8.12 Glossary

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anoikis: a form of programmed cell death in which anchorage-dependent cells are detached from their surrounding extracellular matrix (ECM).  In metastasis, tumor cells may avoid anoikis and invade other organs.


Apomab: a pro-apoptotic anticancer agonist monoclonal antibody against death receptor 5 (DR5)/TNF-related apoptosis inducing ligand-receptor 2 (TRAIL-R2).


apoptosis: is the collection morphological and biochemical events that leads to the process of programmed cell death in multicellular organisms.


apoptosome complex: a protein structure formed triggered by the release of cytochrome c from the mitochondria in response to an intrinsic or extrinsic cell death stimulus.  Death stimuli can range from DNA damage to normal developmental cues.


autophagy: cellular degradation of unnecessary or dysfunctional components through the actions of lysosomes.  This can ensure survival during starvation by maintaining cellular energy levels.  Targeted cytoplasmic constituents are isolated from the rest of the cell within the autophagosome, which are then fused with lysosomes and degraded or recycled.


caspases: are a family of cysteine proteases that play important roles in apoptosis, necrosis, and inflammation.


curcumin: a diarylheptanoid. Research has identified curcumin as the agent responsible for most of the biological activity of turmeric, which is involved in inflammation attenuation.   In vitro studies show curcumin modulates the inflammatory response by down-regulating the activity of cyclooxygenase-2, lipoxygenase, and inducible nitric oxide synthase enzymes.


cytochrome c: a small heme protein associated with the inner membrane of the mitochondrion, as a part of the electron transport chain.  It is capable of undergoing oxidation and reduction, but does not bind oxygen.  Cytochrome c is also an intermediate in apoptosis.


effector (executioner) caspase:  Effector caspases (e.g., CASP3, CASP6, CASP7), when activated by initiator caspases, cleave other protein substrates within the cell, to trigger the apoptotic process.  The initiation of this cascade reaction is regulated by caspase inhibitors.


Hayflick limit:  The maximum number of cell divisions possible in a non-immortal cell. This limit is determined by the length of telomeres, which are serially shortened by each cell division.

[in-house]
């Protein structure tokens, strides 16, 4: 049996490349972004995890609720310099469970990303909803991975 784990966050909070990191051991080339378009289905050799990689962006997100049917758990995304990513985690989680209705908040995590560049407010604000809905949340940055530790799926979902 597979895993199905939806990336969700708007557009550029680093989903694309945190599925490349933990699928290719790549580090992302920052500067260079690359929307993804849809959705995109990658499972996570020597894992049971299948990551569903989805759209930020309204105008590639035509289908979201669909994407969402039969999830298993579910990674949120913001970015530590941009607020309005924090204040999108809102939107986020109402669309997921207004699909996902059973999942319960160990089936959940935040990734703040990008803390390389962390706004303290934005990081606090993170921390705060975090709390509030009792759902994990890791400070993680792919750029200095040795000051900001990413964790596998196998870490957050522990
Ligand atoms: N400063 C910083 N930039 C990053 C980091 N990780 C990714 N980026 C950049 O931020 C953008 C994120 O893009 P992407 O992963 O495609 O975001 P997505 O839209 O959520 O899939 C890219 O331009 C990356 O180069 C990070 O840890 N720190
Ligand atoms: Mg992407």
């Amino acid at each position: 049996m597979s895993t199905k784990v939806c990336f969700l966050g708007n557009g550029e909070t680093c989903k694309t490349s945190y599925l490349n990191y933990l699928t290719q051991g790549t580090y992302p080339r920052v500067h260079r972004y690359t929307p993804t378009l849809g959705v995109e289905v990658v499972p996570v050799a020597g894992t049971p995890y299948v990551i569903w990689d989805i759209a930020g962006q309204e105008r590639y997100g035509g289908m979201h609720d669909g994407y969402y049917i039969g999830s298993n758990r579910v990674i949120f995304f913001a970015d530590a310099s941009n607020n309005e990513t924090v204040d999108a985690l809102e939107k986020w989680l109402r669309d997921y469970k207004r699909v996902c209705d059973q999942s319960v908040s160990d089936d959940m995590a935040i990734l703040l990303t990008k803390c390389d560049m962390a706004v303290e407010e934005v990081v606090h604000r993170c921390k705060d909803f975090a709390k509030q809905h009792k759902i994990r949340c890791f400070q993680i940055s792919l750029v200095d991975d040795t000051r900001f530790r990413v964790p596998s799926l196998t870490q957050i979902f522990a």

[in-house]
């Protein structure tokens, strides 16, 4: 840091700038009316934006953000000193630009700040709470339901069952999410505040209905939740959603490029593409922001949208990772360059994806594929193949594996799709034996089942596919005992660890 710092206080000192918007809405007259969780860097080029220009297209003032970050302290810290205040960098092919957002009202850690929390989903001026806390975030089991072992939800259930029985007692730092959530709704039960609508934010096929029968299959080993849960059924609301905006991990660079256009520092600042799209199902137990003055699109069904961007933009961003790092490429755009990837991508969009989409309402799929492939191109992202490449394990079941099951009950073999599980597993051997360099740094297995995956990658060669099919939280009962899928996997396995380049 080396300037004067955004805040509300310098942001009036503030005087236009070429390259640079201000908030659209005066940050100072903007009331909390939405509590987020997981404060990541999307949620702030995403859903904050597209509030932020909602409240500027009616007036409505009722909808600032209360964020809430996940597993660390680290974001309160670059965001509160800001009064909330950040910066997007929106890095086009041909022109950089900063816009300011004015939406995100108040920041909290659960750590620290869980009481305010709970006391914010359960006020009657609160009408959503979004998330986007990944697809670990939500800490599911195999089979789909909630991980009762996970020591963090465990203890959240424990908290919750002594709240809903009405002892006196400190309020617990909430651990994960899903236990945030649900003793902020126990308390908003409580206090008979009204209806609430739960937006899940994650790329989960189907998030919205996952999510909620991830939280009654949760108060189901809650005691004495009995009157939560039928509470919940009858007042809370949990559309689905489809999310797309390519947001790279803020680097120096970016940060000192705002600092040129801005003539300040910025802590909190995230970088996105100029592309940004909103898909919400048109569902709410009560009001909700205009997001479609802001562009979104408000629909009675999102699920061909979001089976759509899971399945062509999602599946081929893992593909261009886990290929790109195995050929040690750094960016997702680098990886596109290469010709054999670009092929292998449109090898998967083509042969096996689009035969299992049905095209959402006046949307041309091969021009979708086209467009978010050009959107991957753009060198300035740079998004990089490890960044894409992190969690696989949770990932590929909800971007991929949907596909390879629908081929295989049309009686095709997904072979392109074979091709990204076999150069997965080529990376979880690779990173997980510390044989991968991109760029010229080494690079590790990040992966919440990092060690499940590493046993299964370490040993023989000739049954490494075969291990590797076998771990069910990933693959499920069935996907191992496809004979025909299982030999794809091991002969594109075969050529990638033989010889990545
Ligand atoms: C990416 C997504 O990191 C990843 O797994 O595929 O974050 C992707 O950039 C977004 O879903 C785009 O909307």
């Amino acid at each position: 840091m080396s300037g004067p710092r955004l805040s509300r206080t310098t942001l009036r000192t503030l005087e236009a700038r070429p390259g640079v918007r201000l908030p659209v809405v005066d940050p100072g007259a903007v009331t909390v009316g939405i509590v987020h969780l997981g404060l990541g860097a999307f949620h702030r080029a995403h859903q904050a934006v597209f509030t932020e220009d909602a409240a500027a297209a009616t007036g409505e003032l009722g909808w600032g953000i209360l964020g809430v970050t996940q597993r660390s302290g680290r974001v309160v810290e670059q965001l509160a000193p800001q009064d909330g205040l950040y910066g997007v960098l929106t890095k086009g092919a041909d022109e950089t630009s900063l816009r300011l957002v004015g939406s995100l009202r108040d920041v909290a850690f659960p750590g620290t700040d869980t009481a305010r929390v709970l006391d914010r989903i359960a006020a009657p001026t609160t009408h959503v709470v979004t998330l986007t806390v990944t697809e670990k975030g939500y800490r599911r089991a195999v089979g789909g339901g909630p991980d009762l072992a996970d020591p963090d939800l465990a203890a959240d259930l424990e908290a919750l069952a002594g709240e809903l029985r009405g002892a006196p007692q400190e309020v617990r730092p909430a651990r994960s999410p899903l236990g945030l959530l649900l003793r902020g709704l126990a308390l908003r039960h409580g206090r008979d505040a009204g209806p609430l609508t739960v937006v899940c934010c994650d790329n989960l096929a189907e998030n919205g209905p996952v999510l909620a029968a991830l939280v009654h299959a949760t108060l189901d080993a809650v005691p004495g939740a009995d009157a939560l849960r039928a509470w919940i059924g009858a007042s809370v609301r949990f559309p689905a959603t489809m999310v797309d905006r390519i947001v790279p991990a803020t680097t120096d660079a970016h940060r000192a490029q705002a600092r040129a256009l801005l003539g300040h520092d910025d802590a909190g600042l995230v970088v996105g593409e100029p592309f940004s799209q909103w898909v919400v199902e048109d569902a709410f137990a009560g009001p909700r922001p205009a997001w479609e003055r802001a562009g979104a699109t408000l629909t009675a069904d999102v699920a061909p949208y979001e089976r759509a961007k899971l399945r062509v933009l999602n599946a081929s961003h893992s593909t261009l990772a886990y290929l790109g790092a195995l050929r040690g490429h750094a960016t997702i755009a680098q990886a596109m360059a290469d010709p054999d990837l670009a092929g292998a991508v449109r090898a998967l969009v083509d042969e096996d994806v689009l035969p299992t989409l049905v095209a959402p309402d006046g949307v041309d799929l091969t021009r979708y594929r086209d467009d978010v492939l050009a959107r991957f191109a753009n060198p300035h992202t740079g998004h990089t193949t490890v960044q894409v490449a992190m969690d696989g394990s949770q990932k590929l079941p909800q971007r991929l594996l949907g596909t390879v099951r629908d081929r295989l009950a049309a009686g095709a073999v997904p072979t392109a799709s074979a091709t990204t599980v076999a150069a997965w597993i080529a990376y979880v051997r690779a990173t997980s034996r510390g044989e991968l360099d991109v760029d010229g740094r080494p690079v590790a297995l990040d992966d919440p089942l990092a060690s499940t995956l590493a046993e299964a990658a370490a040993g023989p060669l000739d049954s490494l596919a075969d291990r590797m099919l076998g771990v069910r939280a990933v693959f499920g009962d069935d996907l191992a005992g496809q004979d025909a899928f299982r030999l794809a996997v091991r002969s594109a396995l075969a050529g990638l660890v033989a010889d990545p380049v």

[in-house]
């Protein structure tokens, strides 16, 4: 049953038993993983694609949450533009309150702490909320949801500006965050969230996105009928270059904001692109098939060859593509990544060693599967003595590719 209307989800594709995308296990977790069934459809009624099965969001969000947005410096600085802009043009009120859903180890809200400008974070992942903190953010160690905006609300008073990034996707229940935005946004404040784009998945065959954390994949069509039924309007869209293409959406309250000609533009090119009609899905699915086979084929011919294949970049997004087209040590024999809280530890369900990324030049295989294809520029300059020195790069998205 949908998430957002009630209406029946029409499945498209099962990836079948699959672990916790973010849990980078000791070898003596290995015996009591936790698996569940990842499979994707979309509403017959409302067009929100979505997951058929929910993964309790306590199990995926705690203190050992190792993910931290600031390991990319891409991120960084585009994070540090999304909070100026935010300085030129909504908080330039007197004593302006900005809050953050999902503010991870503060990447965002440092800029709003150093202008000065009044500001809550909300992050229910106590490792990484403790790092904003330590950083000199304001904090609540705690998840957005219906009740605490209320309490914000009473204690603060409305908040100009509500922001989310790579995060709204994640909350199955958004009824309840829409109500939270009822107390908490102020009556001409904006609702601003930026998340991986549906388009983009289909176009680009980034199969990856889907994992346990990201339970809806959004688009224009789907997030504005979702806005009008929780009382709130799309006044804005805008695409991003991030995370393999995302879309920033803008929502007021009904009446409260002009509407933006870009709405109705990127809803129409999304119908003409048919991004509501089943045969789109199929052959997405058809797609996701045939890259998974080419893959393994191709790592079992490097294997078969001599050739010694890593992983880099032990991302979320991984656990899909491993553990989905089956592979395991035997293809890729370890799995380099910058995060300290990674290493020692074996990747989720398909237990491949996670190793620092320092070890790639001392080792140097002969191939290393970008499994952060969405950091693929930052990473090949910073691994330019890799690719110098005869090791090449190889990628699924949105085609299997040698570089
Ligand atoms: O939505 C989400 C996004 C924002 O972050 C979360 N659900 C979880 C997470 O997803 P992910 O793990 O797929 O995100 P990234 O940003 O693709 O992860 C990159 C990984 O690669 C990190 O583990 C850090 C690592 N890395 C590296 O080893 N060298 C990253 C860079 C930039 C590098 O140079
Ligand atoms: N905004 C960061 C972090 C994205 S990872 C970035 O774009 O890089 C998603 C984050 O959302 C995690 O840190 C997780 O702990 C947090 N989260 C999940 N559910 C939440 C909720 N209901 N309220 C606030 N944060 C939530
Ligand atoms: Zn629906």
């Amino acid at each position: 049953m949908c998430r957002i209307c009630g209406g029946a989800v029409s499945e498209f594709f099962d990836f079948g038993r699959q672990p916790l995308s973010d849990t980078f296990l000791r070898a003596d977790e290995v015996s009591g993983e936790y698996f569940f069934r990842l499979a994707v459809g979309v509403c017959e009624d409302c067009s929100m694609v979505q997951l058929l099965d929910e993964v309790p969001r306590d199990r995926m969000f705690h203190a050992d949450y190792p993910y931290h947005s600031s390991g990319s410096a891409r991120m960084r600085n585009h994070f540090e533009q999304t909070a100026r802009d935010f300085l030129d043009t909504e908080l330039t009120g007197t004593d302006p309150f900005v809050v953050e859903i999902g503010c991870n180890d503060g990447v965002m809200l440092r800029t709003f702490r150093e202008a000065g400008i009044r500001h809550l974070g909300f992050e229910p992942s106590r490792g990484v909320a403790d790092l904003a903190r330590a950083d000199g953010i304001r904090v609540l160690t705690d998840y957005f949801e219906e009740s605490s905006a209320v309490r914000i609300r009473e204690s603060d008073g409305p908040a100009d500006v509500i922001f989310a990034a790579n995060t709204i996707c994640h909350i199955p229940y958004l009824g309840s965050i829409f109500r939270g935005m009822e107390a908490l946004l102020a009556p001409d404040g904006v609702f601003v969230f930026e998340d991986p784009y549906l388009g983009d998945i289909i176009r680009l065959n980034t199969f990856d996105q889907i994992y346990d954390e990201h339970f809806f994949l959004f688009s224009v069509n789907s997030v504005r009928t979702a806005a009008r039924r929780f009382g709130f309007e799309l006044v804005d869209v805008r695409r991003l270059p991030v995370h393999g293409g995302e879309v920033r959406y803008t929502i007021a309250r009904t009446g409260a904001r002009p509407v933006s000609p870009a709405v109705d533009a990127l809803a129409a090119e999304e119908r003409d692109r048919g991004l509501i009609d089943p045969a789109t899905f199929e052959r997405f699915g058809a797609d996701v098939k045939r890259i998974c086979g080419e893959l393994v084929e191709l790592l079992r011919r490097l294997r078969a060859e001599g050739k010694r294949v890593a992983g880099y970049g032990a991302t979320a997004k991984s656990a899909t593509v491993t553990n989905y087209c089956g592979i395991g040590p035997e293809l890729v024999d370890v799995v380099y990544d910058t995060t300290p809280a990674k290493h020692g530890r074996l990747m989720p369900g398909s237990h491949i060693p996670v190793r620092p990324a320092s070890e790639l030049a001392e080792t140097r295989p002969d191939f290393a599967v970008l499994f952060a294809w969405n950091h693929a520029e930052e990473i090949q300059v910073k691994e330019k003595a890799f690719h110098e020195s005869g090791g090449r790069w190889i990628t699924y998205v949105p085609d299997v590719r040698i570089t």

inhibitor of apoptosis proteins: a family of functionally and structurally related proteins which serve as endogenous inhibitors of programmed cell death.  Most of them bind to and inhibit caspases as a mechanism.


initiator caspase: Initiator caspases (e.g., CASP2, CASP8, CASP9, and CASP10) cleave inactive pro-forms of effector caspases, thereby activating them and starting the cascade.


intrinsic pathway: also known as contact activation pathway, this pathway is involved in the innate inflammation response, beginning with the formation of tissue factors on collagen.


necrosis: a form of cell injury that results in the premature death of cells in living tissue by autolysis.    Caused by external factors such as infection, toxins, or trauma that result in the unregulated digestion of cell components.  This is in contrast to apoptosis.  While apoptosis often provides beneficial effects to the organism, necrosis is almost always detrimental and can be fatal.


oncogene-induced senescence: a DNA damage response triggered by DNA hyper-replication from the activity rapidly dividing cells transformed by oncogenes.


programmed cell death (PCD): death of a cell in any form, mediated by an intracellular program.  PCD is carried out in a regulated, normal process, which usually a part of an organism's life-cycle.   Apoptosis and autophagy are both forms of programmed cell death, but necrosis is a non-physiological process that occurs as a result of infection or injury.


PTEN-induced senescence: Similar to oncogene-induced senescence, loss of a tumor suppressor can also trigger cell senescence.  This was first illustrated for PTEN and NF1 TSGs.


pyknosis: irreversible chromatin condensation occurring before apoptosis or necrosis of a cell.


reactive oxygen species: exogenous or endogenous oxygen-containing compounds that readily react with cellular components, including free radicals, peroxides, and oxygen ions. Some have a benefical role in the cell (necessary for electron transport chain) while others are produced in response to stress or as a byproduct of ionizing radiation and will damage the cell.


retinoids: Vitamin A-related chemical compounds, containing a hexagonal ring structure, an unsaturated carbon chain, and a polar end group such as –OH. Retinoids are currently used to treat several skin conditions, as they downregulate epithelial cell proliferation. They are currently being tested for use in cancer therapy.


senescence: A cellular phase in which cells remain alive but have permanently finished cycling for the course of their normal lifespan.


senescence-associated secretory phenotype: the array of proteins, hormones, and other signaling molecules secreted by senescent cells.


stress-induced premature senescence: the long-term appearance of cellular markers of senescence on cells that have been exposed to some type of stress, such as oxidative stress or extracellular chemical signals.


survivin: a protein (encoded by the BIRC5 gene in humans) that inhibits apoptosis by inhibiting caspase activation.


zymogen: an inactive, precursor form of an enzyme requiring chemical activation to function as a normal enzyme.